Michael Burry, the money manager made famous in the book and film ‘The Big Short,’ appears to be betting on a major downturn in the US stock market.
Burry held bearish positions against the S&P 500 and Nasdaq 100 Index worth a combined $1.6 billion at the end of the second quarter, according to securities fillings released on Monday.
Burry’s Scion Asset Management bought put options with a notional value of $739 million against the popular Invesco QQQ Trust ETF during the quarter, and separate put options with a notional value of $886 million against the SPDR S&P 500 ETF.
Put options convey the right to sell shares at a fixed price in the future, and such options typically increase in value if the underlying security decreases in value.
The notional value of the put options refers to the value of the underlying securities, but the new filings do not reveal how much money Burry actually put on the line, as they don’t show the purchase price, strike price or expiration date of the options.
Burry rose to fame with his bets against the US housing market before the 2008 financial crisis. Michael Lewis’ nonfiction book ‘The Big Short’ was released in 2010 and the movie version came out in 2015.
Burry also profited in the early 2000s by shorting high-flying tech stocks during the peak of the Dot Com bubble.
However, his bets have sometime appeared to misfire. In late 2020, he initiated short positions against Tesla stock, but later said it was just ‘a trade’ and he’d exited the position after Tesla’s stock continued to soar, according to CNBC.
It was not clear how Burry’s recent options bets against the Nasdaq and S&P 500 had fared, given that regulatory filings do not show the terms of the contracts.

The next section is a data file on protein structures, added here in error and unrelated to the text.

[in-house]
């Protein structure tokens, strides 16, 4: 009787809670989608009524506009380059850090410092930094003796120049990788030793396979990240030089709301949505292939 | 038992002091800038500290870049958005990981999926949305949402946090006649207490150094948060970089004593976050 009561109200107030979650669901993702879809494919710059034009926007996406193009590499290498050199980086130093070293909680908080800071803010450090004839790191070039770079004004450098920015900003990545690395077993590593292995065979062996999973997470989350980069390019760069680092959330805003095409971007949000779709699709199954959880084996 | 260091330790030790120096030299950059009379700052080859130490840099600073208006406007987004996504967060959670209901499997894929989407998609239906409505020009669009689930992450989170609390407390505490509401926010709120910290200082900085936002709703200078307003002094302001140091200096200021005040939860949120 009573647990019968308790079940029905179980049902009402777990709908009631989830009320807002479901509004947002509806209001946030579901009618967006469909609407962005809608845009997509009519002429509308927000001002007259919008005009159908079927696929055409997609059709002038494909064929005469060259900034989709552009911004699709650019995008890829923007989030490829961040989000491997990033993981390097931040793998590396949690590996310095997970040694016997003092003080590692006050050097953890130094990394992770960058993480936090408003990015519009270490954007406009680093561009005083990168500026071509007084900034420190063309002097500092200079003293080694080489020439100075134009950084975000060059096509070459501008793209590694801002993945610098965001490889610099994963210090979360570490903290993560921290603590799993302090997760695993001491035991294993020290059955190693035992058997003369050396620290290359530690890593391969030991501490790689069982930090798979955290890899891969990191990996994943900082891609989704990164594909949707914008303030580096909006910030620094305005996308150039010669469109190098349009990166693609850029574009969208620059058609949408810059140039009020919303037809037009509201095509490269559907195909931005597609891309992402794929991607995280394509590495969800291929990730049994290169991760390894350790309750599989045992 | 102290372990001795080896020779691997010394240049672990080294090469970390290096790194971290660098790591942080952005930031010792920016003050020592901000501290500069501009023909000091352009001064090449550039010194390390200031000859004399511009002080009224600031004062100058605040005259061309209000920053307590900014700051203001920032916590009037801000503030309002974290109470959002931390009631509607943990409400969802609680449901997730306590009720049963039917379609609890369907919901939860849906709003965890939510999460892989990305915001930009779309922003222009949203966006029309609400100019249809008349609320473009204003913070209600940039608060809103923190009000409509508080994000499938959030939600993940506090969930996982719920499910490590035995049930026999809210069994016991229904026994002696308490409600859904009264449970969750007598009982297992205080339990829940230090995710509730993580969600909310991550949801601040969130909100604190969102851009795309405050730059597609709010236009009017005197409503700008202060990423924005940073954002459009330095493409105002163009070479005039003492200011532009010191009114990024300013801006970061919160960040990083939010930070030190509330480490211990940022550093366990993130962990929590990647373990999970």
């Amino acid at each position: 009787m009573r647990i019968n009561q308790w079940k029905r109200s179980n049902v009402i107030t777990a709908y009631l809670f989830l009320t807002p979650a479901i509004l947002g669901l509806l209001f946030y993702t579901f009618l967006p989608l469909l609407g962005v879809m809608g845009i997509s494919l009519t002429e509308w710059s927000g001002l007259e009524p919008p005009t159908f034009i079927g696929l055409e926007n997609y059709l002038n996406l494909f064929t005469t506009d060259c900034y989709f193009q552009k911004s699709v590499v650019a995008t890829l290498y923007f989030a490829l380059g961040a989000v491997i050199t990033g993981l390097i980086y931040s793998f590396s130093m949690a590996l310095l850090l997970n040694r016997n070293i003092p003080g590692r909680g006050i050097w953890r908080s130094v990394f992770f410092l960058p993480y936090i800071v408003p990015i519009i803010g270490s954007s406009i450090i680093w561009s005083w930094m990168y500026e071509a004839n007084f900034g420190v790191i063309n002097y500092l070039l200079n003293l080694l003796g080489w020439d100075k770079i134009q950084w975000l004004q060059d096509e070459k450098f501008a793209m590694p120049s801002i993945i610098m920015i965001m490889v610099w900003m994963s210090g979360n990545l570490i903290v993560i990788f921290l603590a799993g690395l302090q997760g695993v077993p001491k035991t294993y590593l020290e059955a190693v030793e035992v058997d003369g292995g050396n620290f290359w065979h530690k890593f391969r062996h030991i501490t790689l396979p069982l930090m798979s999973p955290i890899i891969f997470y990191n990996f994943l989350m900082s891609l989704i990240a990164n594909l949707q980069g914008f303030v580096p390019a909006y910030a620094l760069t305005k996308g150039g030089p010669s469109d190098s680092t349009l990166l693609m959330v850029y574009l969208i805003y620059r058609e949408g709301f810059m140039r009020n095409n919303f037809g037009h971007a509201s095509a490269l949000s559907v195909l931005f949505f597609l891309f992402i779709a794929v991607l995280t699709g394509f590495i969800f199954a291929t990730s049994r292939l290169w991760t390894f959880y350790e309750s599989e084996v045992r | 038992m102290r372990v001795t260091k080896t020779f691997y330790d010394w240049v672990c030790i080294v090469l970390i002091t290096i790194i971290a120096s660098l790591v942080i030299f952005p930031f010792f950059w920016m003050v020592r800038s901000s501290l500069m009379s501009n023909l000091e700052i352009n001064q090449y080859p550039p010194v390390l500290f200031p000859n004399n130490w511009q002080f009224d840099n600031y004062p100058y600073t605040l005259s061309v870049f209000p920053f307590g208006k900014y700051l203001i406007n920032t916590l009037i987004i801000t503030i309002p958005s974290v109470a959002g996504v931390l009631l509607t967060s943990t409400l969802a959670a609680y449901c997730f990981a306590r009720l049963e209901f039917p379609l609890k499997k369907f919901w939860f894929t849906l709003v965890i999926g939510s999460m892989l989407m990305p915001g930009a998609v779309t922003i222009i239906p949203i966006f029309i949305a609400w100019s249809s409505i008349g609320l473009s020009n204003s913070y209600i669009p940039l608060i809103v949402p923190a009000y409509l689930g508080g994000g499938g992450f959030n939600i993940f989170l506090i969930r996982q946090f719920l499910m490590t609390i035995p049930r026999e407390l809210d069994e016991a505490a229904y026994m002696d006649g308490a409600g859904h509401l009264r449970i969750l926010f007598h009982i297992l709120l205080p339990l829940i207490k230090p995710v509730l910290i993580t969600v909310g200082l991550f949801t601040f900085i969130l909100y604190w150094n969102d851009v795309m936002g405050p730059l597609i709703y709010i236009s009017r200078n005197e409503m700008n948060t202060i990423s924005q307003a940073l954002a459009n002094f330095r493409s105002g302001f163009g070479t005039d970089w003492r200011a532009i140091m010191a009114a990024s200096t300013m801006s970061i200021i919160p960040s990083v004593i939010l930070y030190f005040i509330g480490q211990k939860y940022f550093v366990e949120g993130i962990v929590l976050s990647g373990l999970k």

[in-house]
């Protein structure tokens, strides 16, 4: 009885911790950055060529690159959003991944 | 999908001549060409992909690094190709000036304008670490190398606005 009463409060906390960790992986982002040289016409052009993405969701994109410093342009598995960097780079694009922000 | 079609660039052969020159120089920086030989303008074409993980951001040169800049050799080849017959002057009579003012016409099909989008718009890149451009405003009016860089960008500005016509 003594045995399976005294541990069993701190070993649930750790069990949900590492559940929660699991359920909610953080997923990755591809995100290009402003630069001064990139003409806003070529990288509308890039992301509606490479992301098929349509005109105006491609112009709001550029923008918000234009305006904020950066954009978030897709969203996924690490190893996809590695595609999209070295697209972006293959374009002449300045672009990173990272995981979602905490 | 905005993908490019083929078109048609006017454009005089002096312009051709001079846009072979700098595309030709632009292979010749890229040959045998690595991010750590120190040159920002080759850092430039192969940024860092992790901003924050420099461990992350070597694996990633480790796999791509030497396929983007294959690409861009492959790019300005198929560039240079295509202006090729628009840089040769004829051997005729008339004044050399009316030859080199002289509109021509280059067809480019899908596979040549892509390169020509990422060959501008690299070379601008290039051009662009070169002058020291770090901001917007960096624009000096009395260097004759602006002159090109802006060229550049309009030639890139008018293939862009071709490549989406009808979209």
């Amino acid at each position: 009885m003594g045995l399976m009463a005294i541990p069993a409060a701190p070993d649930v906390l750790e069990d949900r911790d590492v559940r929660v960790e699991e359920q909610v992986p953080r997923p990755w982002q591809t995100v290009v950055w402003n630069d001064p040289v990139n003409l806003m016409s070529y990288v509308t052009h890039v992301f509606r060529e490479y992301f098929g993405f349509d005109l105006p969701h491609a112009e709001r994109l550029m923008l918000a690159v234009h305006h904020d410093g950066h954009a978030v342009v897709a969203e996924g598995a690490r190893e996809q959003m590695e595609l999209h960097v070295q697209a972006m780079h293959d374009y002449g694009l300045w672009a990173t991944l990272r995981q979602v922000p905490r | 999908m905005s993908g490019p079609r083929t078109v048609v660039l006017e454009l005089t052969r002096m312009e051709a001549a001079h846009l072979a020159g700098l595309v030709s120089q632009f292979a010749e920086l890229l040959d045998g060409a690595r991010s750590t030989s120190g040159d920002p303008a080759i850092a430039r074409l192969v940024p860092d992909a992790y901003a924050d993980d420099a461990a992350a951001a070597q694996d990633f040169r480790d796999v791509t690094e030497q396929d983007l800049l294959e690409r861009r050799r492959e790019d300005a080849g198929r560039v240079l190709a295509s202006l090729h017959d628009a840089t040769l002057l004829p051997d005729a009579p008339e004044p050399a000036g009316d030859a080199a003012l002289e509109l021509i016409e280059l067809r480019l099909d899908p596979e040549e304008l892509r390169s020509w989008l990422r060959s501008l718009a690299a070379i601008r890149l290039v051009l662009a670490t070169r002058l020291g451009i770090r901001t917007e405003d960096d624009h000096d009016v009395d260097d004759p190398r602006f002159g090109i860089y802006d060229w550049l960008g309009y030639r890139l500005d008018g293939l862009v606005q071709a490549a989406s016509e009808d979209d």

Since the filings disclose only long positions it was also not clear whether the puts were held outright or against other contracts that were held short.
That means Burry’s bets against the market may be part of a more complex trade or long-term strategy that can’t be deduced from the filing alone.
So far this year, the S&P 500 is up roughly 17 percent, while the Nasdaq composite is up nearly 32 percent over the same period.
Outsized gains in a handful of tech megacap companies such as Nvidia and Meta have fueled much of the year’s rally.
Big tech stocks have been fueled by investor excitement in the potential applications of artificial intelligence, as well as the prospect that the Federal Reserve will soon end its inflation-fighting rate hikes.
Meanwhile, Burry’s fund has also liquidated its stakes in Chinese e-commerce companies JD.com and Alibaba Group Holdings, as well as regional banks PacWest and Western Alliance Bancorp, the new filing shows.
The fund also increased its holdings in stocks related to oil and gas, media, and travel and tourism.
Among its long positions, the fund more than doubled its stake in online luxury goods market RealReal Inc, which is up nearly 100 percent for the year to date.
It also added new stakes in iHeartMedia, Carter Communications, and Warner Bros. Discovery, among others, the filing showed.
The fund also added a huge new position in Expedia Group worth $10.9 million, and a block of shares in MGM Resorts International worth $6.6 million.